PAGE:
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Would New Orleans levees hold for a second Katrina?

Five years after Katrina, New Orleans is rebuilding. The system designed to protect against future storms is better than before, but questions remain about whether it is fortified enough.

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The Corps says the reinforcements are built to provide a defense against a 100-year storm surge, which means protection against flooding that in any given year, may have a 1 percent chance of taking place. For a peak storm surge, such as one that may occur once every 500 years, the system is designed to allow overtopping, where a storm sends waves over the top of the wall. If that happens, a strengthened pumping system would remove the water in a matter of days and would not be considered as catastrophic as what happened during Katrina.

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100-year defense 'misleading'

John Barry, author of “Rising Tide,” a definitive history of the 1927 Mississippi River flood and a member of Southeast Louisiana Flood Control Authority East, which oversees six levee districts, calls the 100-year designation “misleading” because it implies the area is safe for that length of time.

But as years go by, the odds of a storm surge impacting the levee system increase. This will become especially true, he says, as coastal erosion brings the Gulf of Mexico closer to New Orleans, impacting sea levels and the strength of future storms.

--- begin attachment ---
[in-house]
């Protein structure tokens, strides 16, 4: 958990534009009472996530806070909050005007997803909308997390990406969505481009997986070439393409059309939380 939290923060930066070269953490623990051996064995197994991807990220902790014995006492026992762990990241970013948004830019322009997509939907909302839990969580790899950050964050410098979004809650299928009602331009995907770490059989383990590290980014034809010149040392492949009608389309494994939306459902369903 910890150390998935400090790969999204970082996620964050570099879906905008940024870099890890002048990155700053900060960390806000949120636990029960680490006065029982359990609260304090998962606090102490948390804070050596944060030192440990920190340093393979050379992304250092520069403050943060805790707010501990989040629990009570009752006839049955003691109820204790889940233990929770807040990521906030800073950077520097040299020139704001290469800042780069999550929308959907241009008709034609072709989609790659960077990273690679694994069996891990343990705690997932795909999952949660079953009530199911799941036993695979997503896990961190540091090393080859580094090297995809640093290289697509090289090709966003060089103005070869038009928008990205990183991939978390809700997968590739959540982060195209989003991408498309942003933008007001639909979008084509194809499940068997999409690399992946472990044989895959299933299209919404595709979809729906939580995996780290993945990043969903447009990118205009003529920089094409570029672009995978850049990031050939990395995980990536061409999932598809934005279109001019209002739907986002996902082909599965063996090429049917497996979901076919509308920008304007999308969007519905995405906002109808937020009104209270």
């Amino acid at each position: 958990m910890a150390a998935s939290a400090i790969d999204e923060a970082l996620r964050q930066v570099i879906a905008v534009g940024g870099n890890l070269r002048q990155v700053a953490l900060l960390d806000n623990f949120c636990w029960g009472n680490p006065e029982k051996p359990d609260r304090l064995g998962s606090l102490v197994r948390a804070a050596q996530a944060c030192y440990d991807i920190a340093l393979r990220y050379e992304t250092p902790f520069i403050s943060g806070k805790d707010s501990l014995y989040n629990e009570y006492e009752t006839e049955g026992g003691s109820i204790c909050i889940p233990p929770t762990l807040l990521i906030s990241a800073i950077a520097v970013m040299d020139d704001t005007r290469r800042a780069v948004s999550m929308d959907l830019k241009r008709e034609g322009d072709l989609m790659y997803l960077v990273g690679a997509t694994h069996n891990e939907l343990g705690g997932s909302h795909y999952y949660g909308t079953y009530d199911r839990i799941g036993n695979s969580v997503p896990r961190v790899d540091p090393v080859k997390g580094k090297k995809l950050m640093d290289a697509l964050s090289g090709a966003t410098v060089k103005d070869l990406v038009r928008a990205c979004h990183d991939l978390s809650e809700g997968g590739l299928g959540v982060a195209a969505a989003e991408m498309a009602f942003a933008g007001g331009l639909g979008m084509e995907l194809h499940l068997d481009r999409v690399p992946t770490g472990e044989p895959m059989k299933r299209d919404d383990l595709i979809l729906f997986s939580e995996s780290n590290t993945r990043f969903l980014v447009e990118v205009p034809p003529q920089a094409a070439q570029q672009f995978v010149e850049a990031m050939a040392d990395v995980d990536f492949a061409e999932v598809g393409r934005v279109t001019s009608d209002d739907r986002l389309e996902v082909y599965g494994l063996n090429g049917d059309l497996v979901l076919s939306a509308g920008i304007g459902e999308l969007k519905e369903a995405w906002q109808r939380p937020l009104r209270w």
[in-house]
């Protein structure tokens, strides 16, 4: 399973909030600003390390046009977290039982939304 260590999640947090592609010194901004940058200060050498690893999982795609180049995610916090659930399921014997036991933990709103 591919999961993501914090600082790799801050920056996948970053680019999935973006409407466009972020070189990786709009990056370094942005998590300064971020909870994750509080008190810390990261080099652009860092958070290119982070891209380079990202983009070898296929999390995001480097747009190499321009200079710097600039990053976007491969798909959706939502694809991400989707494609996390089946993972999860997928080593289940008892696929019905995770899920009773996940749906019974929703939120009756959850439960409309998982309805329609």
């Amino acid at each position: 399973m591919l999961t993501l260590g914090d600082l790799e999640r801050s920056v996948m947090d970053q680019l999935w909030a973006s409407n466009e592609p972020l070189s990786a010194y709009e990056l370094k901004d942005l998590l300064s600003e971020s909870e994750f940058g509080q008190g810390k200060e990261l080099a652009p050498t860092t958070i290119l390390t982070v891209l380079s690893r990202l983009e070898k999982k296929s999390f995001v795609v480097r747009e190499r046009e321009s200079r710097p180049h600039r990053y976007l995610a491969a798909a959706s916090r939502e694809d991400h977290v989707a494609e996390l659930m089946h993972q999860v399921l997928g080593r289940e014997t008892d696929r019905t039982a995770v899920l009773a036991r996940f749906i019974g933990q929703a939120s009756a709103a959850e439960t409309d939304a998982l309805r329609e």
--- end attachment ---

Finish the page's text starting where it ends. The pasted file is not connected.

“It’s the lowest standard in the civilized world. It’s government on the cheap,” he says.

Mr. Barry says the levees should be constructed to withstand a 1,000-year flood, adding that Holland enjoys a 10,000-year protection standard.

Raising minimum flood standards is costly. In 2007, Sacramento, Calif., area property owners agreed to finance $326 million of a $2.7 billion project to raise the flood protection standard of Folsom Dam to a 200-year level by 2015.

Risks never eliminated

However, Sinkler says the very nature of where New Orleans sits in relation to both the ocean and the Mississippi River means that whatever line of defense the Corps builds will never “eliminate all risk.” He says the current national standard for 100-year protection is “a political decision on how much risk the national and the local government is willing to accept.”

Mayor Landrieu says he plans to argue for increased protection, including pressing President Obama to make it a priority of ongoing recovery efforts.

“Until we get that we can’t comfortably say – to the extent that you ever comfortably say that you’re protected from Mother Nature – that we’re as well protected as we can for the risks that we know may be coming our way,” he says.

For some residents, the insecurity raised since Katrina persists. Diedra Taylor, who lives in a new home across the road from the levee breech that destroyed her old home, plus the majority of the Lower Ninth Ward, says she isn’t afraid that a second storm will undo the progress made over the last five years.

However, if a storm as powerful as Katrina is reported on the horizon, she is certain of one thing: “We’ll just leave. We won’t wait around to see if the Corps of Engineers did their job.”

IN PICTURES: Hurricane Katrina five years later